Originally created 12/30/98

Minority candidates in a minority for jobs



As seven NFL teams searched for new head coaches Tuesday, one of the league's two remaining black coaches raised a question: Why aren't more blacks high on the list of candidates?

"It's baffling," Tampa Bay's Tony Dungy said. "There still seems to be a perception out there clouding owners' minds."

Dungy's comment came a day after five head coaches were fired, including Philadelphia's Ray Rhodes.

In a league where 70 percent of the players are black, Rhodes, Dungy, Minnesota's Dennis Green and former Raiders coach Art Shell are the only black head coaches in modern NFL history. The last 16 head coaches hired since Dungy went to the Bucs after the 1995 season all are white.

The search heated up Tuesday.

George Seifert, the former San Francisco head coach, was in Carolina interviewing for the Panthers' job that opened when Dom Capers was fired. Seifert also will be interviewed by Baltimore and is considered a front-runner in Seattle, which fired Dennis Erickson on Monday.

Gary Kubiak, Denver's offensive coordinator, was in Cleveland visiting the expansion Browns, who interviewed Minnesota offensive coordinator Brian Billick on Monday.

Seifert, Kubiak and Billick are at the top of most teams' lists, along with Green Bay coach Mike Holmgren, who can seek a head coach-general manager job when the Packers' season ends.

All are white, as are the rest of the leading candidates -- Jacksonville offensive coordinator Chris Palmer, Capers and defensive coordinators Greg Robinson of Denver and Jim Haslett of Pittsburgh.

Dungy said he thinks much of the perception is fueled by the media.

"I was watching the Monday night game, and Al Michaels and Dan Dierdorf were talking about Capers being a prospect for a head coaching job," Dungy said.

"Then they said Ray Rhodes would make someone a good defensive coordinator. Both were coaches of the year. Why is Ray only qualified for a coordinator's job? Owners watch games and they absorb that."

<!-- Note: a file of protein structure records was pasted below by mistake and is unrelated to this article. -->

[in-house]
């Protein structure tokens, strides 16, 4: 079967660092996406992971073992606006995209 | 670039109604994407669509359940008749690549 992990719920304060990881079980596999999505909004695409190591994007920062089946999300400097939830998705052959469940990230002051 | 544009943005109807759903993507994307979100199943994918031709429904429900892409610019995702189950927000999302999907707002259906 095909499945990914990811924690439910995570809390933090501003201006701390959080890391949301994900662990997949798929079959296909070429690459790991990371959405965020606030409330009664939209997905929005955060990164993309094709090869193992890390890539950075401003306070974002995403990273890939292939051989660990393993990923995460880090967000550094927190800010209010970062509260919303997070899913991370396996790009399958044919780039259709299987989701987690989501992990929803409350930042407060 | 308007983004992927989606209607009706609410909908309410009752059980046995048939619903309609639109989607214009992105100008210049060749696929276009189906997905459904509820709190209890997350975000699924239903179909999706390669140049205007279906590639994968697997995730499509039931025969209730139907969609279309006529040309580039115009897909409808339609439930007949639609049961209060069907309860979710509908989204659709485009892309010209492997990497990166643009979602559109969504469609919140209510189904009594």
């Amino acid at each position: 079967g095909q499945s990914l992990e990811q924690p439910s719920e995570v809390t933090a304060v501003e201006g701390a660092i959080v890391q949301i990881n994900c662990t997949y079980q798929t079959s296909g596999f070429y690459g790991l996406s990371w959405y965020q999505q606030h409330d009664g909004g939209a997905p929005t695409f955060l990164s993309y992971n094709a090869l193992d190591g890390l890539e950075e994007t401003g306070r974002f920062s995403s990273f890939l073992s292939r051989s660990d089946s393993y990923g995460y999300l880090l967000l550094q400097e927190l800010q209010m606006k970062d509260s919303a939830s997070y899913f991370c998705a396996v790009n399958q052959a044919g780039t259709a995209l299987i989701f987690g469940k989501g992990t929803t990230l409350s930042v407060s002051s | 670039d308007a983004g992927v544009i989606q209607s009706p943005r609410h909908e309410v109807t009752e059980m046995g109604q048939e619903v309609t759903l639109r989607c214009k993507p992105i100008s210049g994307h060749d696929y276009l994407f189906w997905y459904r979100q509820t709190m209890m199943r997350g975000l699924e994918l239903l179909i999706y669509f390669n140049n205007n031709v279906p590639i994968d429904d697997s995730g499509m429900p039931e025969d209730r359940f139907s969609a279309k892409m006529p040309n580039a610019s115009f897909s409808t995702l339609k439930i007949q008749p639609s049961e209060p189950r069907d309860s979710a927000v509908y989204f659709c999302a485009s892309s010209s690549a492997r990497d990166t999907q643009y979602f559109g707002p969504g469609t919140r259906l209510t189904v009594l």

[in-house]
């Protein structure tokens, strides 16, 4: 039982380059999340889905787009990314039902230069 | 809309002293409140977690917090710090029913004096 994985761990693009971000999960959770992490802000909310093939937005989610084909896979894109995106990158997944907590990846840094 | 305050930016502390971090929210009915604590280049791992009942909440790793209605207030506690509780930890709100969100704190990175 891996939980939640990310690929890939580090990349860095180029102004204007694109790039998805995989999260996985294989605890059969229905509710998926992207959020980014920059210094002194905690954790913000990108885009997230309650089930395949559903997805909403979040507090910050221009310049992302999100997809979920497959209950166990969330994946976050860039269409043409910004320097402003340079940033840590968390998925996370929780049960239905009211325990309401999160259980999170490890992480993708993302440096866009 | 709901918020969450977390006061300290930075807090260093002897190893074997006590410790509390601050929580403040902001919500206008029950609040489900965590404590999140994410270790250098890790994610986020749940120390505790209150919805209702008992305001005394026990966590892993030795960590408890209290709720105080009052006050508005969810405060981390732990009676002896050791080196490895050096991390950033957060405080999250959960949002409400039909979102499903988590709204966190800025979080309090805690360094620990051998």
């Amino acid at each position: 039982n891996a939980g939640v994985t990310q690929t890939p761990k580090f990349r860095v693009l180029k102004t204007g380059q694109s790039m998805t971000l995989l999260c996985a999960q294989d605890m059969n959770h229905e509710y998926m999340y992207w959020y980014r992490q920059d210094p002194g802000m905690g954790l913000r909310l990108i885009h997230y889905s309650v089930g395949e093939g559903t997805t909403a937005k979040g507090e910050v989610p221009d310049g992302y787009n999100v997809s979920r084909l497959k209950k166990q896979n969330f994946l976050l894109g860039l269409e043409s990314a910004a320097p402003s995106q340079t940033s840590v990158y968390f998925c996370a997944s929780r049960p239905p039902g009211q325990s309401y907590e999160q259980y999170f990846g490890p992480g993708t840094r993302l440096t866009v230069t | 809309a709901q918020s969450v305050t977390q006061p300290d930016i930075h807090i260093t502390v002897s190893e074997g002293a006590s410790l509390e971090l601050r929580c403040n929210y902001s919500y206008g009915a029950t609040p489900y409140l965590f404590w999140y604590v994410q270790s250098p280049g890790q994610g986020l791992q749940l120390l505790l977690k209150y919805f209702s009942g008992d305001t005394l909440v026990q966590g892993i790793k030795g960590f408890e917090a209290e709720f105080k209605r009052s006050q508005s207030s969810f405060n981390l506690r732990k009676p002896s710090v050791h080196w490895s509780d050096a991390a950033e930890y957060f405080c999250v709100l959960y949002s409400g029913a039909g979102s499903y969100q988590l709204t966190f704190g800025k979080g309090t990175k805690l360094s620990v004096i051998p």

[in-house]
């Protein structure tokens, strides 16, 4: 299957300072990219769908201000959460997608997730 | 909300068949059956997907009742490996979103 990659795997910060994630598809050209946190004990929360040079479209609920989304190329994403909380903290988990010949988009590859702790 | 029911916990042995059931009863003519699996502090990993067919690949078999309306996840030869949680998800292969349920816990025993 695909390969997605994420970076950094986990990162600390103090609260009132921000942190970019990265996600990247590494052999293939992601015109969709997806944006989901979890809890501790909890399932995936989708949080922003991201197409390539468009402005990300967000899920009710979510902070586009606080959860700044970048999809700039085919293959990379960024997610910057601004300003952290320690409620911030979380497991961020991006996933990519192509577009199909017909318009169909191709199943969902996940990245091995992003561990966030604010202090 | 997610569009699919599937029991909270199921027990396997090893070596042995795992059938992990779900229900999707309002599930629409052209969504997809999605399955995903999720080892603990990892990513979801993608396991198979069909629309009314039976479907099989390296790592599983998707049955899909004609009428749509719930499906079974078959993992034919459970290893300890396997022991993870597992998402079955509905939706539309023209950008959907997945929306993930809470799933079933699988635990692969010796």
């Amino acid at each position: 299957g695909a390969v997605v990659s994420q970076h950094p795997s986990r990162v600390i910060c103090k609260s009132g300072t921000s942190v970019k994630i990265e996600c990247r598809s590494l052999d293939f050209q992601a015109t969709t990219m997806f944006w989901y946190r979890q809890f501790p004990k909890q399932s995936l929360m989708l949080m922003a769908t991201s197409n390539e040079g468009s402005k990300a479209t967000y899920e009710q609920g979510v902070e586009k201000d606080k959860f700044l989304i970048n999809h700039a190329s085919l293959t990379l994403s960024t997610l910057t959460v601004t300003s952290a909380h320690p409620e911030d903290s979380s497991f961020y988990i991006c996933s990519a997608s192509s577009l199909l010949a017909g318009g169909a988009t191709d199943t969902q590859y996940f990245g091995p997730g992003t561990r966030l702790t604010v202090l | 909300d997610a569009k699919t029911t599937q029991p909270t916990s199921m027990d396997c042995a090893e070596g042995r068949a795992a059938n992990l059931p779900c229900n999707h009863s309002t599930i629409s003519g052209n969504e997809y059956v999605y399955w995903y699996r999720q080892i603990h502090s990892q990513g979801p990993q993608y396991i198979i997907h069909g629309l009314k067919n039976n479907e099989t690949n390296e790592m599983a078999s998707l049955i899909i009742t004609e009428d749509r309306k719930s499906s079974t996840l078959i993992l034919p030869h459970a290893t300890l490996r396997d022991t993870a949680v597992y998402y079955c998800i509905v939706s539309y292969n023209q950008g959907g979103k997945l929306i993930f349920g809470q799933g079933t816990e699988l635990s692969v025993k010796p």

There are some black candidates.

Browns president Carmen Policy said he will speak to Rhodes, who was defensive coordinator in San Francisco when Policy was the 49ers' president.

"You never, ever discount Ray Rhodes relative to the coaching ranks based upon the level of his talents," Policy said. "But this is something Ray has to think out and deal with himself in terms of whether he wants to be in a head coaching job this year."

The Colts, who fired Ted Marchibroda on Monday, are expected to talk to Tyrone Willingham, Stanford's head coach, and they also are interested in Rhodes. In addition, Rhodes could be a candidate for the Green Bay job if Holmgren leaves.

Willie Shaw, who improved Oakland's defense from last in the NFL to fifth in his first season as the Raiders' defensive coordinator, has also been mentioned as a candidate for one of the vacancies.

"The only thing you can do is wait for someone to tap you on the shoulder and say, `You're our guy,"' he said.

Shaw said he is willing to be interviewed by a headhunting firm hired by the NFL to interview candidates and send the tapes to teams.

Chicago, which fired Dave Wannstedt, may be interested in Mike Singletary, the Bears' Hall of Fame middle linebacker in the '80s, although he's had no coaching experience at any level. Singletary, however, has consistently told friends he's not interested in coaching.

Dungy said he was puzzled about Shell, who was 56-41 in 5« seasons with the Raiders and took the team to the 1990 AFC title game.

Shell is now Atlanta's offensive line coach, and while he doesn't seem to be on many lists, Falcons' defensive coordinator Rich Brooks is. Brooks was 13-19 in two seasons as coach of the Rams.

Then there's Sherm Lewis, Green Bay's offensive coordinator, who has been bypassed for two seasons. He got a ringing endorsement from Holmgren, who said Monday: "I would tell any owner that phoned me that he is the most qualified assistant coach in this league right now, bar none, to be a head coach."

The perception around the league about Lewis, however, seems to be that he's already been considered and bypassed, dropping him toward the bottom of the list.

That happened for a while to Dungy, too. He was first considered for a head coaching job at 33 but had to wait 10 years before he was hired. He said the perception that he had been bypassed hurt him.

"When I was interviewed by Rich McKay for this job, he said 'You've had 12 interviews before,"' Dungy said. "I said, 'No, I've had three.' That's how ideas get around. Your name gets thrown out there and people think you've failed."